Many spouses have more varied work experience than their civilian counterparts and identify themselves as “adaptable, resilient and independent,” all contributing characteristics to a well-rounded, motivated employee. According to data from the Department of Defense Defense Manpower Data Center obtained in 2010, there are an estimated 1.13 million military spouses in the U.S. With a talent pool of that breadth, it’s time to throw out the elusive perception of military spouses and go after these quality employee prospects.

Even as our nation continues to call on service members to assist with conflicts and humanitarian crises around the globe, it is no secret that the surge of military support across the nation in recent years has waned considerably. Americans are fatigued by discussions on troop levels in Afghanistan and looming budget cuts. And yet, “America has an obligation,” commented former U.S. Secretary of Defense Chuck Hagel in 2014, “to make sure service members and their families are fairly and appropriately compensated and cared for during and after their time in uniform.”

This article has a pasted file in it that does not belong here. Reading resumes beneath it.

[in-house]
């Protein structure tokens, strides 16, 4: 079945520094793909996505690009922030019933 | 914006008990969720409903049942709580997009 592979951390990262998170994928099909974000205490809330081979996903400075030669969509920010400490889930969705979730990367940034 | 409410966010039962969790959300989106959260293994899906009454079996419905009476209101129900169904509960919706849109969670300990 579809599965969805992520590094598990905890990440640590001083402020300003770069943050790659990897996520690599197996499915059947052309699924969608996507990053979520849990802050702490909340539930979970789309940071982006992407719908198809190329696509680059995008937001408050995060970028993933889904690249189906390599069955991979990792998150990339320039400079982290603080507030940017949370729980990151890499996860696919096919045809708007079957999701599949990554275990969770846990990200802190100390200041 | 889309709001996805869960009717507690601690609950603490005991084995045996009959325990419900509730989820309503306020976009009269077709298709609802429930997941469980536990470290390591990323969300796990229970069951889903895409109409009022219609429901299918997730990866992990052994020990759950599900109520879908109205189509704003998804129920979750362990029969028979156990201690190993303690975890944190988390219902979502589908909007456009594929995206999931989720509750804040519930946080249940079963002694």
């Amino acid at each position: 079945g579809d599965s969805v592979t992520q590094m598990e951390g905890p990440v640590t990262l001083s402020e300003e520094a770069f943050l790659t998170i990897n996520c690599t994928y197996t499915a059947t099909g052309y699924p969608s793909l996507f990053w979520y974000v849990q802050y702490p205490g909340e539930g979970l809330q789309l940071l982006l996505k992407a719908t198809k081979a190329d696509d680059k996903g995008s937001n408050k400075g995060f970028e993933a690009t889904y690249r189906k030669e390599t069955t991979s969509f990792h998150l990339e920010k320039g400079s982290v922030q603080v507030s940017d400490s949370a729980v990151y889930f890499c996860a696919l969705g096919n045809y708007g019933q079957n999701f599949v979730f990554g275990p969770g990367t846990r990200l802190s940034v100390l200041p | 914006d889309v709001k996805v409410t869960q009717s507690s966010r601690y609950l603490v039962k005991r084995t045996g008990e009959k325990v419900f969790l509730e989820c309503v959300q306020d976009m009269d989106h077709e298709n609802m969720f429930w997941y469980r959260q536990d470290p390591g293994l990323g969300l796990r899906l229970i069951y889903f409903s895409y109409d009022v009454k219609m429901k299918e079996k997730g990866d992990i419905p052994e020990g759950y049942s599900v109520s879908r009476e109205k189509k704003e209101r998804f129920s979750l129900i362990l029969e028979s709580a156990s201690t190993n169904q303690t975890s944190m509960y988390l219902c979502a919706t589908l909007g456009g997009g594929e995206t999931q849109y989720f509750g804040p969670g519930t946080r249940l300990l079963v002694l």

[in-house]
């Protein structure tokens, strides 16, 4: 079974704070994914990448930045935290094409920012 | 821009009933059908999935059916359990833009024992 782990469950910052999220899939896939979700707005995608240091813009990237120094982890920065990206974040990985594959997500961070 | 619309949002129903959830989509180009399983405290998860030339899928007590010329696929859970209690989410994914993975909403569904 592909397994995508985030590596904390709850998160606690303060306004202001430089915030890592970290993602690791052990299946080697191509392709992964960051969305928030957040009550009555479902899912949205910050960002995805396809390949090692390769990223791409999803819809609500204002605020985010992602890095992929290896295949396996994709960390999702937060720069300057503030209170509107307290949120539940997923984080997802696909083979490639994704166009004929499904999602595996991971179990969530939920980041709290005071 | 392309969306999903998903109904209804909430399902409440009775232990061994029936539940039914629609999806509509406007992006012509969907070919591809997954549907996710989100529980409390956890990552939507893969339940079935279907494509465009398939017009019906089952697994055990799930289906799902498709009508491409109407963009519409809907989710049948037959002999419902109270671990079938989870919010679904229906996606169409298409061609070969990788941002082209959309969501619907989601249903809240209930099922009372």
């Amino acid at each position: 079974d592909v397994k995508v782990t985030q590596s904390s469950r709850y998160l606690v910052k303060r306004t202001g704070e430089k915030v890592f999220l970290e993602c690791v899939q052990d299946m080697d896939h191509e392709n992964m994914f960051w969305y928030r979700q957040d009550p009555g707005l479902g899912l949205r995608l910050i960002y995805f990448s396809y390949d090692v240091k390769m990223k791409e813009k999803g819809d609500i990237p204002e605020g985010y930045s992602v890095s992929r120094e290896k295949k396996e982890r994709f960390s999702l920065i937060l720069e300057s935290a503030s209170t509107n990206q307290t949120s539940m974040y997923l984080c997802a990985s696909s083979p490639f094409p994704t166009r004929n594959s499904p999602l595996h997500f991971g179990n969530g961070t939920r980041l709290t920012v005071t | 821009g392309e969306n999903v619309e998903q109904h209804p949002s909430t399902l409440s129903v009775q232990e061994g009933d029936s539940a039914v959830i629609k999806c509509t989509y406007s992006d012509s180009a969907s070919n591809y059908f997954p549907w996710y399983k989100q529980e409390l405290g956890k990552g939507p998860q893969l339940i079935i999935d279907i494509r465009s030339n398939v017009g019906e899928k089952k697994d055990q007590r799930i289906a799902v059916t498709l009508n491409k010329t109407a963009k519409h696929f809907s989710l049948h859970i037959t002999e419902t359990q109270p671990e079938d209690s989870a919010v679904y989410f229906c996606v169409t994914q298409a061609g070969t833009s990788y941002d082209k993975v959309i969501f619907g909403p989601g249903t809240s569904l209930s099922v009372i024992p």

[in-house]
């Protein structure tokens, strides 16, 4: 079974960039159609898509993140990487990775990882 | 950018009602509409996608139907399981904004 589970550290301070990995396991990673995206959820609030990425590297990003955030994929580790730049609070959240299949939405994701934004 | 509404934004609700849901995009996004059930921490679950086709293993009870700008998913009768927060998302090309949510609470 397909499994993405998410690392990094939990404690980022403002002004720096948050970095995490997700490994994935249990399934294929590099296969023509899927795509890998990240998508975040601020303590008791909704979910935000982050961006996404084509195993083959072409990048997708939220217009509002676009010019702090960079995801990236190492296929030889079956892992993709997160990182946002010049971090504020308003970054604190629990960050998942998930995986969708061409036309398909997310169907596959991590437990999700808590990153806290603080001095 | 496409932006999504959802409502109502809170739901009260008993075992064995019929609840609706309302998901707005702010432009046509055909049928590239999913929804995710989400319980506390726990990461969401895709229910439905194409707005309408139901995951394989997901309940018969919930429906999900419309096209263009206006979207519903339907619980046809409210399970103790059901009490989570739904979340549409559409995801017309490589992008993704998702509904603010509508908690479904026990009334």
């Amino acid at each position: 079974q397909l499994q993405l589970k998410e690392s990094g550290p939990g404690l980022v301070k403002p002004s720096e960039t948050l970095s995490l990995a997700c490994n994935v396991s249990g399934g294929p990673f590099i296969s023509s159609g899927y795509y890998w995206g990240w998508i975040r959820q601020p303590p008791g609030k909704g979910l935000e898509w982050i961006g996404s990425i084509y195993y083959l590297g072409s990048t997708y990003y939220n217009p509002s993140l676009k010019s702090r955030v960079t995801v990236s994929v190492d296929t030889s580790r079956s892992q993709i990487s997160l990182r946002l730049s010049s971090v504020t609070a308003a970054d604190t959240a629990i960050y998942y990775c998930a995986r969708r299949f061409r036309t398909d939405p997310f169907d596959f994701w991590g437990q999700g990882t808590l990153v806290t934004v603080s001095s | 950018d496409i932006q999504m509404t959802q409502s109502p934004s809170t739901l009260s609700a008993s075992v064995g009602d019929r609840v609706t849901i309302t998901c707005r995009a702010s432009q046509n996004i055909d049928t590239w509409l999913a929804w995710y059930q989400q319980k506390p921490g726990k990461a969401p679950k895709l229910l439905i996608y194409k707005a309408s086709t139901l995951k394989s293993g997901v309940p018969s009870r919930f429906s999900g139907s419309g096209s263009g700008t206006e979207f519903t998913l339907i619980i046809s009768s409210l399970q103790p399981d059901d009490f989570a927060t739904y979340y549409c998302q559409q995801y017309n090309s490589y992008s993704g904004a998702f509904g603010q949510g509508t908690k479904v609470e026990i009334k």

Regardless of the branch or component of service, one thing all military families share is uncertainty; uncertainty about when their loved ones will be deployed next, uncertainty of when the next assignment will arise, uncertainty in whether their loved ones will come home healthy and safe, and uncertainty of what will be the long-term impact of military life on their families.

In this day and age of constant crisis, it is important that our companies, communities, and colleges understand why their support for the military is needed now more than ever. Engaging with the military community is as easy as asking a question such as, “How can I help you find your next career?” Let it evolve into larger discussion, then maybe turn into a group event and possibly a larger partnership that lets veterans and military spouses know their community cares for them. While none of us can control the uncertainty abroad, we can certainly do everything we can to help military families feel more certain at home. I’m proud to be on the front lines of this effort.

The U.S. Department of Veterans Affairs paid $13,000 over a three-month period for a senior official's biweekly commute to Washington from his home in California, according to expense reports obtained by ProPublica.